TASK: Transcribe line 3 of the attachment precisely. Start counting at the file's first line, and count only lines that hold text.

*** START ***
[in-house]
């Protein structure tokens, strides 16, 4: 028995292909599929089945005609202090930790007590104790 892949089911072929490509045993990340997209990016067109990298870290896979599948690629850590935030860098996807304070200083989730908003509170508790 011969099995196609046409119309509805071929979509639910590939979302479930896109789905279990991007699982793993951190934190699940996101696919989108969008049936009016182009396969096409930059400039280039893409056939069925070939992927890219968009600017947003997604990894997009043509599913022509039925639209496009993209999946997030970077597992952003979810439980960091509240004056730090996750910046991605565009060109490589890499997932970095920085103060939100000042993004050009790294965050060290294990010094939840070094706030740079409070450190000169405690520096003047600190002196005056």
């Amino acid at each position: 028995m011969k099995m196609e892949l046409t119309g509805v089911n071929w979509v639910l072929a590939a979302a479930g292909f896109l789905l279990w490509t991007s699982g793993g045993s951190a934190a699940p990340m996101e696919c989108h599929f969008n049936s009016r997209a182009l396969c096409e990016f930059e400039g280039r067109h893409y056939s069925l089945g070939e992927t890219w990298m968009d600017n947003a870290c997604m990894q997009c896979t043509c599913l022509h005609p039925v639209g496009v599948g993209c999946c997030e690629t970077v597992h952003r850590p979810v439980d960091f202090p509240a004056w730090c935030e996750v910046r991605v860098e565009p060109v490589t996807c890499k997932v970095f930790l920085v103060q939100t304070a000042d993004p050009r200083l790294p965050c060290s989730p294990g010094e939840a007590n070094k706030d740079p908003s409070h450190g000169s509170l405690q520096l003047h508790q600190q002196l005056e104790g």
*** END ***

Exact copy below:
């Amino acid at each position: 028995m011969k099995m196609e892949l046409t119309g509805v089911n071929w979509v639910l072929a590939a979302a479930g292909f896109l789905l279990w490509t991007s699982g793993g045993s951190a934190a699940p990340m996101e696919c989108h599929f969008n049936s009016r997209a182009l396969c096409e990016f930059e400039g280039r067109h893409y056939s069925l089945g070939e992927t890219w990298m968009d600017n947003a870290c997604m990894q997009c896979t043509c599913l022509h005609p039925v639209g496009v599948g993209c999946c997030e690629t970077v597992h952003r850590p979810v439980d960091f202090p509240a004056w730090c935030e996750v910046r991605v860098e565009p060109v490589t996807c890499k997932v970095f930790l920085v103060q939100t304070a000042d993004p050009r200083l790294p965050c060290s989730p294990g010094e939840a007590n070094k706030d740079p908003s409070h450190g000169s509170l405690q520096l003047h508790q600190q002196l005056e104790g």